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Jo C.
Jo C., Barrister
Category: Law
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Experience:  Over 5 years in practice
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Two staff at my daughter's school interrogated my daughter

Customer Question

Two staff at my daughter's school interrogated my daughter today about a "drugs" incident that took place outside school, and made her write a statement that is potentially self-incriminating, then kept her in isolation for the entire day, depriving her of schooling, while they interrogated others. She was told that she was in serious trouble as she was a "drug dealer". The school did not contact me or my wife. Does the school have the authority to act in this way, can it give the statement to the police, and does it have any legal weight?
Her statement (she tells us) describes how she conveyed a package from girl A to girl B, supposedly containing marijuana that B had paid A for (my daughter was not involved in the payment). She had the package with her during a school sports day. My daughter tells me she later heard that it was actually tea and not marijuana, because B was pulling a fast one on A (but did not put this in her statement). Is there anything we should be concerned about and is the school acting appropriately within the law? We suspect that one staff member is fond of reporting students to the police for trivial or unsubstantiated incidents.
Submitted: 2 months ago.
Category: Law
Expert:  Jo C. replied 2 months ago.

Why did she sign it?

Customer: replied 2 months ago.
She didn't know better, she is only 15.
Customer: replied 2 months ago.
She does what teachers tell her, and would generally assume that they are looking after her interests.
Customer: replied 2 months ago.
I should add that we will try to talk to the Head first thing tomorrow to ask them what their intentions are. Is there any immediate action you recommend is to take?
Expert:  Jo C. replied 2 months ago.

well, many 15 year olds do disobey orders. I'm afraid a 15 year old is an autonomous young adult.

Expert:  Jo C. replied 2 months ago.

There's no reason they cannot do this. Such a statement would have no bearing upon any criminal investigation. Probably the fact of an admission could be given in evidence but it wouldn't get over the legal hurdle of a confession. It would just be a piece of evidence like any other.

Expert:  Jo C. replied 2 months ago.

But there is no reason the school cannot conduct their own investigation and, in fairness, of this is an allegation of drug dealing then they must investigate. Can I clarify anything for you? Jo

Customer: replied 2 months ago.
I was concerned about the quasi-judicial approach to the statement, without the safeguards that would come with a police interview. That does beg the question of why the school demanded that, but your response is reassuring. You are right that there is enough connection to the school in this case to justify the enquiry. I suppose we have become distrustful of the staff involved because of other experiences with them to do with real trivia (mostly make up!), and inconsistency and disproportionality in matters involving other kids. I think this drugs case comprises tittle tattle, text messages and whatever was extracted today, no drugs per se. They will presumably consult the police. Are the police likely to pursue an investigation if no drugs have actually been found?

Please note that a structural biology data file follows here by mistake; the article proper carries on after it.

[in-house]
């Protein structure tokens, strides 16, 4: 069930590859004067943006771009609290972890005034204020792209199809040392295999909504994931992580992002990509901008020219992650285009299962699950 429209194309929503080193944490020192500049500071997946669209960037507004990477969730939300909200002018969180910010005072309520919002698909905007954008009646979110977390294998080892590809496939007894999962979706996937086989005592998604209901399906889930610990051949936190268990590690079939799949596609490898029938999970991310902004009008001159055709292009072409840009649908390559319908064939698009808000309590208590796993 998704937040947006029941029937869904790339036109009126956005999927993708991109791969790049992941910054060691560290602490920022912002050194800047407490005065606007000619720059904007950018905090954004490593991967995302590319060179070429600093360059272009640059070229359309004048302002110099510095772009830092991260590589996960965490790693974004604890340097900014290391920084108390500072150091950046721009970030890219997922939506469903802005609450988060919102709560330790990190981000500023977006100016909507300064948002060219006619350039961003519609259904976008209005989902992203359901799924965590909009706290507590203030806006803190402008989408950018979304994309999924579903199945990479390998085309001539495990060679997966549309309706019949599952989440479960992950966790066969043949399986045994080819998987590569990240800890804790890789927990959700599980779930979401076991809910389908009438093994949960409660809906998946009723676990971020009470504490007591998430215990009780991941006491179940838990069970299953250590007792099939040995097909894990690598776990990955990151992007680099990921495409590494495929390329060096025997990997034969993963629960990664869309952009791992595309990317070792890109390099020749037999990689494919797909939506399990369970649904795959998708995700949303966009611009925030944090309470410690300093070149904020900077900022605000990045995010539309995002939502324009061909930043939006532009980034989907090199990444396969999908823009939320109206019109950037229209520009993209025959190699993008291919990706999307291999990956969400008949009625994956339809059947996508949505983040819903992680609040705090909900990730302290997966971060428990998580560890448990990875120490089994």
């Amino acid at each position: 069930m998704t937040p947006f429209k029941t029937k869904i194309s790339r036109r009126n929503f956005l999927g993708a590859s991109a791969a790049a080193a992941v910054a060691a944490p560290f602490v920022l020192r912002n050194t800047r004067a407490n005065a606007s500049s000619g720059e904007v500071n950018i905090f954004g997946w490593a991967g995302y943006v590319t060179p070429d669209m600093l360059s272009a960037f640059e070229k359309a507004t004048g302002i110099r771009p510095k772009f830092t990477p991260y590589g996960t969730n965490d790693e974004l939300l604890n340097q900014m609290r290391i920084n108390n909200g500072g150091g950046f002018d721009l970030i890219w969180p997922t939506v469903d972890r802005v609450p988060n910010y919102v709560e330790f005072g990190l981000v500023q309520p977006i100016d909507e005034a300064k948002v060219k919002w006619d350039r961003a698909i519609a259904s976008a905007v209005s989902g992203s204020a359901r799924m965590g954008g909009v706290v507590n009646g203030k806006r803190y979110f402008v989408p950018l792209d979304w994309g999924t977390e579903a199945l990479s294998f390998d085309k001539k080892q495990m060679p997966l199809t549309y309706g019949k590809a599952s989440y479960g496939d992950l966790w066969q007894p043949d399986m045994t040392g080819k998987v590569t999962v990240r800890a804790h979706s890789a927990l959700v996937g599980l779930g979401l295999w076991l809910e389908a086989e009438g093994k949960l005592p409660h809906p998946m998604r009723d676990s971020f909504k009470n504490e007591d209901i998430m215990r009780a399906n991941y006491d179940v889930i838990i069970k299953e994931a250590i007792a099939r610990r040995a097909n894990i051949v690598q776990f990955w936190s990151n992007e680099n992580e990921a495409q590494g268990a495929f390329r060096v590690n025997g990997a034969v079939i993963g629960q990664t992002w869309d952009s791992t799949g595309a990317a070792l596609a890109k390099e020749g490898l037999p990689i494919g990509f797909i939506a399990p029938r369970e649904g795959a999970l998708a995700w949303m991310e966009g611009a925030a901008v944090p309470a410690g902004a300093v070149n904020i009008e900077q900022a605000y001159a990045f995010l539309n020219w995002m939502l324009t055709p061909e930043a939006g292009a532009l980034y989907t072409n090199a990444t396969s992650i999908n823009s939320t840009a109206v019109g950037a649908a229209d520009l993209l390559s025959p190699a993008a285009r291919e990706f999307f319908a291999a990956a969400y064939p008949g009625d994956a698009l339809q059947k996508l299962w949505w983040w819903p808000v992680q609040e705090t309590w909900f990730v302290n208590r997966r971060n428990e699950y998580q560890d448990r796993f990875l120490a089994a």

Expert:  Jo C. replied 2 months ago.

Well, that would not be admissible if this were a police interview but it is not.

Expert:  Jo C. replied 2 months ago.

The trouble is that schools do exercise a quasi judicial approach. They deal with discipline. They are not covered by PACE and never have been.

Expert:  Jo C. replied 2 months ago.

That, of course, is not to say that they are not wrong. Teachers are nothing special. Generally speaking they are not a particularly high calibre of graduate and do tend to have delusions of grandeur essentially because they are dealing with children and they can always accuse them of insubordination if they cannot win the argument on a proper basis.

Expert:  Jo C. replied 2 months ago.

the police won't be interested unless they can find a substance they can analyse. Otherwise they can't prove it is a prohibited substance.

Please don't worry. They are much too busy investigating claims that a person tried to kiss another one hundred years ago to do any proper crime.

Customer: replied 2 months ago.
Hilarious! You're absolutely right about teachers, unfortunately, and it's even worse than you suggest - my wife thinks the "welfare" person driving this (who models herself on the Gestapo) won't even have a GCSE. Many thanks for the reassurance.
Expert:  Jo C. replied 2 months ago.

That is probably right.

Anyway, academic qualifications these days don't mean that a person is particularly well educated and they certainly don't mean they are sensible.

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